2. I’m a fluent German speaker

3. I’m a yogi. Even though I no longer practice in a studio, I still meditate regularly and attempt to practice when I can.

4. I’ve been shocked by a tazer. When I was a reporter at The Monroe Evening News I volunteered to be shocked when the Flat Rock Police Department bought them and began training.

5. I can recite every line from the film Caddyshack, start to finish.

6. Sometime I still get a little teary-eyed when I look at pictures of my wife and I on our wedding day. She’s my best friend, my partner and crime and the funniest person I’ve ever met.

7. I’m deathly afraid of bats. I know this a ridiculous thing to be afraid of, but I’m still afraid of them. I’ve starred down bears, wolves and other wildlife, no problems.

So, in spirit of the meme, I’ll pass it along to: (and to be honest, I can only find four of my regular people who I read that haven’t done this yet)

Sheena Harrison
Dr. William J. Ward (a.k.a. Dr4ward)
Brandon Chesnutt
David Murray

Can’t wait to read what you all have to say.

The Four Simple Rules:

* Link your original tagger(s) and list these rules in your post.
* Share seven facts about yourself in the post.
* Tag seven people at the end of your post by leaving their names and the links to their blogs.
* Let them know they’ve been tagged

Is 2009 the year of the Conversation Officer?

Back in October, Joe Jaffe (@jaffeejuice) wrote a case study for the US Postal Service’s Deliver Magazine. In the study he discusses a trend he sees coming by 2012 – the development of the “Chief Conversation Officer.”

Jaffe says the Chief Conversation Officer will replace the traditional Chief Marketing Officer, serving as the true conduit between corporation and consumer. These new executives will essentially bring all customer conversations under one roof. They’ll be able to bridge the gap between public relations and consumer outreach, creating true integration and conversation about the brand.

I believe that that time is coming much sooner than 2012 for some companies as some have already started to adopt some of the roles of the Chief Conversation Officer.

Take the Michigan based Biggby Coffee as a great example of a company already putting this into practice. The company’s CEO Robert Fish (@BiggbyBob), is an active Twitter user, blogger and advocate for his brand.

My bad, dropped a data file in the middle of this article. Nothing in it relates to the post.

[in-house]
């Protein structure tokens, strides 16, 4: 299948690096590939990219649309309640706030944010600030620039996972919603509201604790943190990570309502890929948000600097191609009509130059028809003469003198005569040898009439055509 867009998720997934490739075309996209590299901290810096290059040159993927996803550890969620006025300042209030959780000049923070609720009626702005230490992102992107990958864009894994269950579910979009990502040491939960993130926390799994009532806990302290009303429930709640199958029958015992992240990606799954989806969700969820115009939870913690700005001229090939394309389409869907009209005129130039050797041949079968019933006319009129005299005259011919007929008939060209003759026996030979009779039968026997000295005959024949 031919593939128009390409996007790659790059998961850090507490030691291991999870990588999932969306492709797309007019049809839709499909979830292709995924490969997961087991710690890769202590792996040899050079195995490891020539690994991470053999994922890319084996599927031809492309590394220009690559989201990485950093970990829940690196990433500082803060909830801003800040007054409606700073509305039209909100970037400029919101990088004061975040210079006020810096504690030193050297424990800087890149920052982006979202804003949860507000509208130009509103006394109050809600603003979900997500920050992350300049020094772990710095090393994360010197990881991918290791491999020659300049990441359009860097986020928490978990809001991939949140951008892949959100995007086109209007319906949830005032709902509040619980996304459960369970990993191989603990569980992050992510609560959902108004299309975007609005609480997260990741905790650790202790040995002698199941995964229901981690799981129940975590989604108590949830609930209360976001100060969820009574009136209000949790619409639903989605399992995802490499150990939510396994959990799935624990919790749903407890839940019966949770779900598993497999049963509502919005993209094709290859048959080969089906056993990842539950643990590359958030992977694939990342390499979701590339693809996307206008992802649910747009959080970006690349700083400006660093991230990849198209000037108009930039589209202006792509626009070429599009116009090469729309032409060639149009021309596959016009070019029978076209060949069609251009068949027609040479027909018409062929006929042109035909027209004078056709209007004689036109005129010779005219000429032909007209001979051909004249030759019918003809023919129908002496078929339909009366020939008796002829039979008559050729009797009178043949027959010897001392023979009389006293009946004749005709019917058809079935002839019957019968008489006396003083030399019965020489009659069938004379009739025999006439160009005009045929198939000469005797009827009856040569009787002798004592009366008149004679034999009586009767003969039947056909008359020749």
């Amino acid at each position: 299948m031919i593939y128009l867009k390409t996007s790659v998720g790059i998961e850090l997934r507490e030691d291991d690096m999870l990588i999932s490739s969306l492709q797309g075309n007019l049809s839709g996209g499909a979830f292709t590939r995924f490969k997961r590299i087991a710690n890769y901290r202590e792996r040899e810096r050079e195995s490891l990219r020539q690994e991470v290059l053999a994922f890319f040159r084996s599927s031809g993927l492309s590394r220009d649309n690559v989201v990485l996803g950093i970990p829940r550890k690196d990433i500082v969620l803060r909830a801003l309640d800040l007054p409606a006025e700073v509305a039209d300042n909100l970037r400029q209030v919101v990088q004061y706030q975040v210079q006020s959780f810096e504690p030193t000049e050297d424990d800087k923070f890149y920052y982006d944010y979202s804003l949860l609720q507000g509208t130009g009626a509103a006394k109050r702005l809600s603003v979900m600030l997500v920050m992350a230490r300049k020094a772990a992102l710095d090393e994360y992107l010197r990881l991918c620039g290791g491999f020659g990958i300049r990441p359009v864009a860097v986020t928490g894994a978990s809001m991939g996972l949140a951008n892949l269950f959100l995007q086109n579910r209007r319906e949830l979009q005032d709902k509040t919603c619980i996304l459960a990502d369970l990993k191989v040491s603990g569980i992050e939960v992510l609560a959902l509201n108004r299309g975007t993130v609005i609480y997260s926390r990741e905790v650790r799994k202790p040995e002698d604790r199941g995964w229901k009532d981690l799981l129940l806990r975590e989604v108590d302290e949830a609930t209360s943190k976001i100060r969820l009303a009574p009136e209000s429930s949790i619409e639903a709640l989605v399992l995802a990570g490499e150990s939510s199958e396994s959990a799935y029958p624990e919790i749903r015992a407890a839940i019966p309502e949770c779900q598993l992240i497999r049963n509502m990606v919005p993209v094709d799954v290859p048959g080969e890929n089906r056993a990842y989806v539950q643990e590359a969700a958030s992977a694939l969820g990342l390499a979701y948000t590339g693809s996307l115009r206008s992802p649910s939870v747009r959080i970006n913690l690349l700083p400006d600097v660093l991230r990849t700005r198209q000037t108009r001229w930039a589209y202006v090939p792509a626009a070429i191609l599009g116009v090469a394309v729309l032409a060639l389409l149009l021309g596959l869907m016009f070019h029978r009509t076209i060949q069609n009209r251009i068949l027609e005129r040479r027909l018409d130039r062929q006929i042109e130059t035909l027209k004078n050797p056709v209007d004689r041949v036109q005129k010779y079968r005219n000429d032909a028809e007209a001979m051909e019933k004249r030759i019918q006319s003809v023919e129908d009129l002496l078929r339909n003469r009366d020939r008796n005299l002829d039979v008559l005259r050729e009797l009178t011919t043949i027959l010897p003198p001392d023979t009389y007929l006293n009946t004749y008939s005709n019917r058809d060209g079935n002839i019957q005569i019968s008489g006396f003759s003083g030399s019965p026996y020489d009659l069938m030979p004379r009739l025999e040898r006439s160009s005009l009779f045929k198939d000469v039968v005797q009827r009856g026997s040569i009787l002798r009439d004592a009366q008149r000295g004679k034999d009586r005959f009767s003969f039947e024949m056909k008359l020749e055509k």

I know what you’re thinking. Every CEO is a brand advocate. But not every CEO takes the time to engage with consumers, bring their consumers into product focus groups and do his or her own PR. What Bob Fish does well is have actual conversations with the people who consume his coffee. He’s friendly, honest and above all, engaging.

He’s also very open to rewarding those who are considering his brand. Fish entices fringe adopters by encouraging them to get in discussions with others who drink Biggby Coffee, without alienating those who are already true Biggby believers. This fantastic fan base is a true army of brand loyalists who act as evangelists for the brand. And in today’s challenging business climate, when loyalty is a fleeting thing, Biggby is committed to conversations with its consumers. Biggby isn’t just monitoring what its customers are saying effective response and responsiveness. As Jaffe writes in his book, and as Biggby has put into practice, “every customer complaint, compliment, question or concern deserves and mandates our time, our effort, our investment.”

In 2009, as more companies take the plunge into social media, I’m sure we’ll see more brands start to take these sorts of steps. We can only hope they don’t use these tools as another means to simply shout their message. It’s not another tool for companies to use, it’s about conversations. What other companies do you know of that are already using Chief Conversation Officers? Comments appreciated.

Photo by: Nara Vieira da Silva Osga